However, district heating only makes sense where there is a certain density of housing, as in Dublin; it is not a solution for rural areas and unfortunately, as Carroll points out, rural areas account for a significant amount of fossil fuel use.

It also requires additional kit, such as a heat pump at each home; and for heat pumps to be effective, homes must be fully insulated.

“A heat pump is like a fridge in reverse,” says Carroll. “Just as you’d never leave your fridge door open, if you haven’t got your house insulated, you are losing efficiency.”

Progress on our environmental goals is being made, step by step.

“We’ve had the weirdest weather all summer,” says Carroll. “I think [the climate crisis] is getting real to a lot of people, and certainly the Government is very serious about implementing its climate action plan.”

District heating may also help to allay concerns about the size, number and energy usage of data centres in Ireland.

“Many of these data centres have a public image issue,” says Carroll, who suggests that providing recycled heat “could be one way in which these multinationals can contribute and redeem themselves, so there are wins in this for everybody”.

Cloud Infrastructure Ireland (CII), part of Ibec, cites district heating is an example of where members of the business representative body are championing sustainability.

CII director Michael McCarthy describes the Tallaght District Heating scheme as an “innovative project”. It will, he adds, “help Ireland meets its 2030 emissions targets and inform good environmental practice by democratising the energy sector and contributing positively to the energy transition”.

“Cloud Infrastructure Ireland is committed to working with Government, national and local, and other stakeholders to drive the decarbonisation agenda at every level,” says McCarthy. “As an industry, we believe cloud service providers have led the way in this instance – district heating – and will inevitably encourage others to follow.”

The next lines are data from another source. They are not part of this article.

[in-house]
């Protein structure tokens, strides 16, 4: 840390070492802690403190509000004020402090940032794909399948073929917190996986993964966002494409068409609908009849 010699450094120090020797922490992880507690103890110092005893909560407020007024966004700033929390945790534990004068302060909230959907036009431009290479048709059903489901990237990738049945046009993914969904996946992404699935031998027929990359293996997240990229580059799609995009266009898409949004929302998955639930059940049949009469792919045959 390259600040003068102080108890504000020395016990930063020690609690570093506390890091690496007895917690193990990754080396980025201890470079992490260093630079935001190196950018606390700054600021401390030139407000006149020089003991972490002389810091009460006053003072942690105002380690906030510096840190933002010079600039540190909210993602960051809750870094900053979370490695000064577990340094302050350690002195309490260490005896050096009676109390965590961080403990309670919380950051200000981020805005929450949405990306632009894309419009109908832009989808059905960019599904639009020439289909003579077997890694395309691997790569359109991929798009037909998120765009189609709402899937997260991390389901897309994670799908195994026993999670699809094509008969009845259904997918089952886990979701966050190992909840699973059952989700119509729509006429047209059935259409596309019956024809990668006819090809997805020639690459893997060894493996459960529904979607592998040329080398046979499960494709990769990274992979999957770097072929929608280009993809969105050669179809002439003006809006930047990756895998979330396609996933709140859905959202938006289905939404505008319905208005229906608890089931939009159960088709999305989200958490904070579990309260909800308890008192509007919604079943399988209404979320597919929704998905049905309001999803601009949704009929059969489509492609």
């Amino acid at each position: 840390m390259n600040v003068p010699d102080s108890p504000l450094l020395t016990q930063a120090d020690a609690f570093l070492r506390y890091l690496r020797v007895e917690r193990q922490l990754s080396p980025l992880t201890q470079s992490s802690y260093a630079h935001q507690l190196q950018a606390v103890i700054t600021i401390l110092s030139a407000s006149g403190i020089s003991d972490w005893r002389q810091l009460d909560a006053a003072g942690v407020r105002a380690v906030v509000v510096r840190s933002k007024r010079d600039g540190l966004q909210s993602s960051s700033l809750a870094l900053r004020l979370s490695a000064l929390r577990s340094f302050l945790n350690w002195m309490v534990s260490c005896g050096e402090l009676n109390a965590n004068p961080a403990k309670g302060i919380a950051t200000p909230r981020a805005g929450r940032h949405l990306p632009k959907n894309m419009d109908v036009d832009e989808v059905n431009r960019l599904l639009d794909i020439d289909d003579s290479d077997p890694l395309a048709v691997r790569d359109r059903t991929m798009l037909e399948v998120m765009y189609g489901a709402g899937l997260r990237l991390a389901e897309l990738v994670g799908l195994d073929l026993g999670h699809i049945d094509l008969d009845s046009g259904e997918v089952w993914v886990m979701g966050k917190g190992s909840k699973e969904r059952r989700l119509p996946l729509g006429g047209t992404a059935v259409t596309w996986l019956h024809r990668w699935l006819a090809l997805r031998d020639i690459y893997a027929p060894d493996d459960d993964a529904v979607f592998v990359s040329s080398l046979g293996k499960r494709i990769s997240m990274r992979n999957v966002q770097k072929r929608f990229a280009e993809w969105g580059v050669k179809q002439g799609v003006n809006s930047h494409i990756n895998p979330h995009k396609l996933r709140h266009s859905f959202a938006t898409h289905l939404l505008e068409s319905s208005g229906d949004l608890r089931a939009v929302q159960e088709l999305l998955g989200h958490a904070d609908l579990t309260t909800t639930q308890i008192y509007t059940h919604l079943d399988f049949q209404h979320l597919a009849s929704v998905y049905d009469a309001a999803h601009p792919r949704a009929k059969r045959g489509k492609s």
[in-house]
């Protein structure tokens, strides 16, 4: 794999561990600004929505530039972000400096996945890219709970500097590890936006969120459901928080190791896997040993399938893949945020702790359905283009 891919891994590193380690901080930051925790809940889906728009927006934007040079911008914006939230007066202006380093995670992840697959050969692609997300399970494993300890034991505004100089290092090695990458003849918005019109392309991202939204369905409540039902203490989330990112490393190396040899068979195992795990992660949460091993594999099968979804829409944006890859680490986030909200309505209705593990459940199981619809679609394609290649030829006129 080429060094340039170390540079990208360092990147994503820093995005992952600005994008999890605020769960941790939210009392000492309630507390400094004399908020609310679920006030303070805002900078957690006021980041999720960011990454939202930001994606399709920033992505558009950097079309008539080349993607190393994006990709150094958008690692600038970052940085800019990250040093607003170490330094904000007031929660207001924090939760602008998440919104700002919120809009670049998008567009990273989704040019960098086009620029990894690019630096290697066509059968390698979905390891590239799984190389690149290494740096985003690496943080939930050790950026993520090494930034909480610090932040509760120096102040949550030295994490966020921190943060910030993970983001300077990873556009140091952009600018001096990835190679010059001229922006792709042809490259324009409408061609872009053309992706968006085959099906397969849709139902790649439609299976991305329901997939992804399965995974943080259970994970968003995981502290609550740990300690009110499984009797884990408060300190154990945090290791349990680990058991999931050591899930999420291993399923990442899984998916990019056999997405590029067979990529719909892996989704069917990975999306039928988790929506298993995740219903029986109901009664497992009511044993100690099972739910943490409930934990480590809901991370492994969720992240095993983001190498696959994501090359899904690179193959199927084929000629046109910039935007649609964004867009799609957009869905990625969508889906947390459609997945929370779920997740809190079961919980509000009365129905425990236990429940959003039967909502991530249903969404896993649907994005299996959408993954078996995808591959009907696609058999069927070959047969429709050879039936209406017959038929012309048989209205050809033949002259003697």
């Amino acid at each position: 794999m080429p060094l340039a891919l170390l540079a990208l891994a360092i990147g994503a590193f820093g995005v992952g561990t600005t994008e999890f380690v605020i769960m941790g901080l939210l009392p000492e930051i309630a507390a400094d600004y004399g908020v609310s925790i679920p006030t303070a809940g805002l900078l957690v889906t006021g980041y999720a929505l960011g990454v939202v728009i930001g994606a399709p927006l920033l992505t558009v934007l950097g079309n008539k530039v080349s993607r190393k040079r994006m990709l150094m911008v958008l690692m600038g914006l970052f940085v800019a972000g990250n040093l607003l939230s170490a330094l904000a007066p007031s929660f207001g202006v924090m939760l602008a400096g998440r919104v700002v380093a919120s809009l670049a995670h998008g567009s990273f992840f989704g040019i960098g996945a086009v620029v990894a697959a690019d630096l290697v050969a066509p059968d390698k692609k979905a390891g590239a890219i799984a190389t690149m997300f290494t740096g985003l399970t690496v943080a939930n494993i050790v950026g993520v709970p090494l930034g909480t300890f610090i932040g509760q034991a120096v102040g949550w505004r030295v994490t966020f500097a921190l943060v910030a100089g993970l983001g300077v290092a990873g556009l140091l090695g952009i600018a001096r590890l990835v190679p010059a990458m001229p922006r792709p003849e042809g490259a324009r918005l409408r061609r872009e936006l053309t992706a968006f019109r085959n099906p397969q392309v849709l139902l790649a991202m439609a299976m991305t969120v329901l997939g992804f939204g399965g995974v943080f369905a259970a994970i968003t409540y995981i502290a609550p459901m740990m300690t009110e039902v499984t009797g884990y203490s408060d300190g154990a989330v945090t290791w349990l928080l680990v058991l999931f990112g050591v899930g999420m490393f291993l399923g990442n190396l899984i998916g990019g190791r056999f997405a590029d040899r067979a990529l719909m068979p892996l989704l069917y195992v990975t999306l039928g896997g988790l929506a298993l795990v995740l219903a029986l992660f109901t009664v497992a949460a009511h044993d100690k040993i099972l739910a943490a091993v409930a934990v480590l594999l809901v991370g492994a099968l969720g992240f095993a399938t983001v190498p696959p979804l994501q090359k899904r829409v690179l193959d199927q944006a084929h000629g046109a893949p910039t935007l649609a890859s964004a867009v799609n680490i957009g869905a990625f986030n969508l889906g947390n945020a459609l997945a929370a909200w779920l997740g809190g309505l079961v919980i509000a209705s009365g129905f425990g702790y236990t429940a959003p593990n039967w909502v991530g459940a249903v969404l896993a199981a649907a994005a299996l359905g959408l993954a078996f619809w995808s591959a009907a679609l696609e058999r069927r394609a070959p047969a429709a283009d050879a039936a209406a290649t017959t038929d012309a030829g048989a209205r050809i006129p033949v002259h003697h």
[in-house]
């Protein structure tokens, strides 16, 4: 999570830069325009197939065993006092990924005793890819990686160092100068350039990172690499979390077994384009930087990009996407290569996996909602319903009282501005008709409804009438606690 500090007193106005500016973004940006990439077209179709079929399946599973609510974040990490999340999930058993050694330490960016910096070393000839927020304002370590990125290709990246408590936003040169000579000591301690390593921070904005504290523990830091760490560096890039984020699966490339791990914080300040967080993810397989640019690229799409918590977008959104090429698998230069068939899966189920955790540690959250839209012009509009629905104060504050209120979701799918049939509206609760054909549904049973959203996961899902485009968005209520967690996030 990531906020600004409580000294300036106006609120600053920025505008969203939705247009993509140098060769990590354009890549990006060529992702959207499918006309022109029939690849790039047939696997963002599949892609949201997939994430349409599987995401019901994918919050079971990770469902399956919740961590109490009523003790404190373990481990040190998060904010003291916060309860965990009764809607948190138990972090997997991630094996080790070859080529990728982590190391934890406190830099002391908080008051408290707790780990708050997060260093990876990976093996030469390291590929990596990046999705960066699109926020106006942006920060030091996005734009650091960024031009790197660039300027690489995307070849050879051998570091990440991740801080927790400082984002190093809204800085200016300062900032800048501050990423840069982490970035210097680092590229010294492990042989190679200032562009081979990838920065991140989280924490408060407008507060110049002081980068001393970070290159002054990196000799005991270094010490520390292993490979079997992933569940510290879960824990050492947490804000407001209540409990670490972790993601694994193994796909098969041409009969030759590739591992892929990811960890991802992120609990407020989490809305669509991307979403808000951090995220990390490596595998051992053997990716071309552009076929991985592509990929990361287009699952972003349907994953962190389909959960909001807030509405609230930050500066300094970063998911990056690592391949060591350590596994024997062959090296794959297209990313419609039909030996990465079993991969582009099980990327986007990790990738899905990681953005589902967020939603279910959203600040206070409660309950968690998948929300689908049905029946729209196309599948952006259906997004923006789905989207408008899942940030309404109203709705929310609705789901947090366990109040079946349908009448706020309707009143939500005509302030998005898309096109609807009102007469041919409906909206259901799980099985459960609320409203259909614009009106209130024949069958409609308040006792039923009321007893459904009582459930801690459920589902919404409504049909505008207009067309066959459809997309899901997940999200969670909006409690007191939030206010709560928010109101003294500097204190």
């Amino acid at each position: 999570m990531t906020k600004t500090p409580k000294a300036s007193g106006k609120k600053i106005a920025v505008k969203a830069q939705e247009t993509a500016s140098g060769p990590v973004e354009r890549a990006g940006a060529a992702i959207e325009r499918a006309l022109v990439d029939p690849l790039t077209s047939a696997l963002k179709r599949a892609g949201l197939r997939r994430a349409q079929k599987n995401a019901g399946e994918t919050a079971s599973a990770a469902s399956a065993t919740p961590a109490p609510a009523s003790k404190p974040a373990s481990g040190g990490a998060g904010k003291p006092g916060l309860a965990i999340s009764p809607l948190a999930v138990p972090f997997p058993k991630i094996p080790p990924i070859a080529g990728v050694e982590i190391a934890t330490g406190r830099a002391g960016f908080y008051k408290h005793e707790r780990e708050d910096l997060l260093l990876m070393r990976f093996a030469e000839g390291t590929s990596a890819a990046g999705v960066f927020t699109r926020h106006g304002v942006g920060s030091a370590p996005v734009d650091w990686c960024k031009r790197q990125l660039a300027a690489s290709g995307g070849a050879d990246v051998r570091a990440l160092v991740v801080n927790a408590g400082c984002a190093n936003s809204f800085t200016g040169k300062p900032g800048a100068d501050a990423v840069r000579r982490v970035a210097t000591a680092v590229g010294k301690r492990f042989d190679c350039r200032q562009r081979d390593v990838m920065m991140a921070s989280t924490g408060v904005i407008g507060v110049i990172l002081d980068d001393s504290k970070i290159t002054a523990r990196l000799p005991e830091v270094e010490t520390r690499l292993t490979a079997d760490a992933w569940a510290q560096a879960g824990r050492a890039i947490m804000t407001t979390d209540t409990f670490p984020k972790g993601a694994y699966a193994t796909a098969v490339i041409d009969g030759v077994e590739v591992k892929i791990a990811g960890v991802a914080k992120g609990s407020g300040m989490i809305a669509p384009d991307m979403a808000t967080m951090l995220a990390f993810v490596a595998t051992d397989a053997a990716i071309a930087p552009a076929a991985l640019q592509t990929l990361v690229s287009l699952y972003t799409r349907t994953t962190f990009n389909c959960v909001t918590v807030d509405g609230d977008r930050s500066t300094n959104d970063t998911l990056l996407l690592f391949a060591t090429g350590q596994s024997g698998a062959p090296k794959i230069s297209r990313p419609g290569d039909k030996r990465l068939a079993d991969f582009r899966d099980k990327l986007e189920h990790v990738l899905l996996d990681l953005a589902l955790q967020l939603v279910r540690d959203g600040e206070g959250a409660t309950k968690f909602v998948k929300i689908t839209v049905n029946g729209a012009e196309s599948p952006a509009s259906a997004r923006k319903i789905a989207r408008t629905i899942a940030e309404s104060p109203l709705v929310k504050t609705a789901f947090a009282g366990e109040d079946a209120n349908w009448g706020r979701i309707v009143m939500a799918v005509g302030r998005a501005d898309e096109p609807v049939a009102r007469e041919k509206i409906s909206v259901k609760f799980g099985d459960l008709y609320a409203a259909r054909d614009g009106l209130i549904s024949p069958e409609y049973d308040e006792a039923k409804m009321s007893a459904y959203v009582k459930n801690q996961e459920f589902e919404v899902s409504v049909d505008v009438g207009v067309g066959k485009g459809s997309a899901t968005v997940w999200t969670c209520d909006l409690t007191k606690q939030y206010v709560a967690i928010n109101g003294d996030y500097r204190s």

Minister for the Environment, Climate and Communications Eamon Ryan chose to launch the District Heating Steering Group’s first report at the site of the next most likely district heating scheme to come on stream, the Dublin Waste to Energy facility at Poolbeg.

The plant has been operational since 2017 and, since day one, has had the pipes and pumping equipment required to send waste heat from its incineration facility into what will become the largest district heating network in Ireland.

Once the external pipe network is installed to meet it – which is currently out to tender by Dublin City Council – Dublin Waste to Heat will be able to provide heating for up to 50,000 homes in the locality, cutting carbon emissions by around 24,000 tonnes annually by reducing the use of fossil fuels. It is set to do this as soon as 2025.

“We have the plant all set up for it, ready to rock’n’roll,” says project director Kieran Mullins.

Sandra O'Connell

Sandra O'Connell

Sandra O'Connell is a contributor to The Irish Times